Linked Questions

4 votes
0 answers
523 views

The interaction picture doesn't exist? [duplicate]

I have recently encountered Haag's theorem and according to Wikipedia: Rudolf Haag postulated [1] that the interaction picture does not exist in an interacting, relativistic quantum field theory (...
Jack's user avatar
  • 991
63 votes
7 answers
16k views

Rigor in quantum field theory

Quantum field theory is a broad subject and has the reputation of using methods which are mathematically desiring. For example working with and subtracting infinities or the use of path integrals, ...
MBN's user avatar
  • 3,775
33 votes
2 answers
10k views

The concept of particle in QFT

I never learnt QFT and I apologize for my (probably) elementary question. Somebody told me that in QFT a particle is viewed as an irregularity in the field. On the other hand, in an article in ...
Sofia's user avatar
  • 6,806
16 votes
1 answer
4k views

When we define the S-matrix, what are "in" and "out" states?

I have seen the scattering matrix defined using initial ("in") and final ("out") eigenstates of the free hamiltonian, with $$\left| \vec{p}_1 \cdots \vec{p}_n \; \text{out} \right\rangle = S^{-1} \...
A. Zerkof's user avatar
  • 163
10 votes
2 answers
906 views

Can we always express the EM-Field Hamiltonian as (possibly time dependent) pair of annihilation and creation operators?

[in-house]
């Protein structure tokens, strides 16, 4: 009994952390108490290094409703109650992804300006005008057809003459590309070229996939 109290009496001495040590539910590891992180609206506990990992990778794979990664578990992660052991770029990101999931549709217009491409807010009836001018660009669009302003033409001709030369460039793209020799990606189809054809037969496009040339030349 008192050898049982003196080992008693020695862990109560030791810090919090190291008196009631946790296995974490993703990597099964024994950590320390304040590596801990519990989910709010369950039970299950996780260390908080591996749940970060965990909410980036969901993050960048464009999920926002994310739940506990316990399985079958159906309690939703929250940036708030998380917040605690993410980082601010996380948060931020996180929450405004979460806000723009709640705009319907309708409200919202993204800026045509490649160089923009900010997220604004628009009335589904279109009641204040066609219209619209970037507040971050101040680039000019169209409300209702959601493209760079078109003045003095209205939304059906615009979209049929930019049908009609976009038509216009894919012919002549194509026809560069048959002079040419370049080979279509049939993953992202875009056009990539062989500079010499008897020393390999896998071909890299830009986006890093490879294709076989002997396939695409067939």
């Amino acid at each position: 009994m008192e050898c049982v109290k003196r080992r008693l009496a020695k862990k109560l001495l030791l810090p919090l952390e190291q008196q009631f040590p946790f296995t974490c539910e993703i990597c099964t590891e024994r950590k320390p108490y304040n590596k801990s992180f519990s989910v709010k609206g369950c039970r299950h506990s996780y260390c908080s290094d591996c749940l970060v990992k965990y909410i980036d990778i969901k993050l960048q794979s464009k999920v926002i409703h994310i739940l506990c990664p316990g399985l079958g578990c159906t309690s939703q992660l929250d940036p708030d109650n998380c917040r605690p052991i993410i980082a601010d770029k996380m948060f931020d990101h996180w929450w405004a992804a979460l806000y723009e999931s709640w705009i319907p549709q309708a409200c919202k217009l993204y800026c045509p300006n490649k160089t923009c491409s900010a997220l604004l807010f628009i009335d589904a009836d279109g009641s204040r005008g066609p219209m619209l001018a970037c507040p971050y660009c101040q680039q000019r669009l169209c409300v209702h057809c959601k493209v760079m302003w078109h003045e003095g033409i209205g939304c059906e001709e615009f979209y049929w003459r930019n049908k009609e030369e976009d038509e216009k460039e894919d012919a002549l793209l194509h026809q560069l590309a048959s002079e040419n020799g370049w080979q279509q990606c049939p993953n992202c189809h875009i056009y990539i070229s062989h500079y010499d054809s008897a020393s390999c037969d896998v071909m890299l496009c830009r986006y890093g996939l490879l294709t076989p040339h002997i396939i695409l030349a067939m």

The EM-Field Hamiltonian is, in principle, a functional (with a chosen operator ordering) that is defined on operator-fields $\hat{A}(x)$ and $\partial_\mu \hat{A}$. If you carry out the calculations ...
Quantumwhisp's user avatar
  • 6,693
11 votes
1 answer
2k views

Fock space vs. wavefunctionals

There are at least two representations of the Hilbert spaces of quantum field theory. For a scalar field, we have The Fock space representation, such that every state is represented as the Fock ...
Slereah's user avatar
  • 16.1k
6 votes
1 answer
804 views

Does Haags Theorem forbid Time-Evolution?

I didn't quite grasp the essence of Haags Theorem in the the way it is presented (for example on wikipedia), but the issue seems to be that if one wants to represent infinitely degrees of freedom ...
Quantumwhisp's user avatar
  • 6,693
1 vote
2 answers
394 views

Does the fact that we cannot exactly solve the Standard Model undermine the validity of QFT?

I have seen discusstions of this types before: there is a question about photons or virtual particles or vaccuum, etc. And there is usually a good and clear explanation from the point of view of ...
Tziolkovski's user avatar
6 votes
2 answers
1k views

Ground state for interacting field thoeries

Are there references where the ground state of an interacting quantum field theory is explicitly written in terms of states of the underlying free theory? For example, let us suppose to have a self ...
Yesterday's user avatar
6 votes
1 answer
307 views

In what way do non-rigorous arguments make sense? [closed]

I specifically have in mind arguments made in QFT textbooks in mind. There are no rigorous foundations for QFT, at least not any that can reproduce the predictions of the Standard Model. In fact, ...
Physical Mathematics's user avatar
7 votes
1 answer
790 views

A question about the energy of turning on and off interaction adiabatically in QFT

I read a saying as follows: In a theory with no particles which decay and no bound states, the turning on and off of the interactions merely serves to limit the effective range of forces. In this ...
346699's user avatar
  • 5,881
4 votes
1 answer
203 views

Is unphysical states still unphysical in an interaction theory?

Maggiore A modern introduction to quantum field theory Section 4 : In free quantum electromagnetic field theory... since only the two degree of freedom transverse wave, the energy, and the momentum, ...
ShoutOutAndCalculate's user avatar